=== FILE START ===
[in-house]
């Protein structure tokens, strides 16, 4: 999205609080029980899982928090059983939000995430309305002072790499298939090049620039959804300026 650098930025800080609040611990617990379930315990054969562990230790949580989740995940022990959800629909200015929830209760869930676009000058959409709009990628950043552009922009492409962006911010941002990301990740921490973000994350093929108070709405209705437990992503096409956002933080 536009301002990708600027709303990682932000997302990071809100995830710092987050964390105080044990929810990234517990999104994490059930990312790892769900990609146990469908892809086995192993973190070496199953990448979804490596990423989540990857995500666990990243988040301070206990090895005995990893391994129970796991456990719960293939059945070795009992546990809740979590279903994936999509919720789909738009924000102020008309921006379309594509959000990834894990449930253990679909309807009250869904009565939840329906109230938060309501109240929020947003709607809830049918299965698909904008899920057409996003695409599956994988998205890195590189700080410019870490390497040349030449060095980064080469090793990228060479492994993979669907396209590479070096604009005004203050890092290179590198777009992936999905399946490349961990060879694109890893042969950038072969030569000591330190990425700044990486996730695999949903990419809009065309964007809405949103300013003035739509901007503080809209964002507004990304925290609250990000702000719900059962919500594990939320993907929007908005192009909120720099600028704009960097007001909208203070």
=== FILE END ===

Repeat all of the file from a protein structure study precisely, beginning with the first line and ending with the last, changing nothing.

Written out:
[in-house]
């Protein structure tokens, strides 16, 4: 999205609080029980899982928090059983939000995430309305002072790499298939090049620039959804300026 650098930025800080609040611990617990379930315990054969562990230790949580989740995940022990959800629909200015929830209760869930676009000058959409709009990628950043552009922009492409962006911010941002990301990740921490973000994350093929108070709405209705437990992503096409956002933080 536009301002990708600027709303990682932000997302990071809100995830710092987050964390105080044990929810990234517990999104994490059930990312790892769900990609146990469908892809086995192993973190070496199953990448979804490596990423989540990857995500666990990243988040301070206990090895005995990893391994129970796991456990719960293939059945070795009992546990809740979590279903994936999509919720789909738009924000102020008309921006379309594509959000990834894990449930253990679909309807009250869904009565939840329906109230938060309501109240929020947003709607809830049918299965698909904008899920057409996003695409599956994988998205890195590189700080410019870490390497040349030449060095980064080469090793990228060479492994993979669907396209590479070096604009005004203050890092290179590198777009992936999905399946490349961990060879694109890893042969950038072969030569000591330190990425700044990486996730695999949903990419809009065309964007809405949103300013003035739509901007503080809209964002507004990304925290609250990000702000719900059962919500594990939320993907929007908005192009909120720099600028704009960097007001909208203070």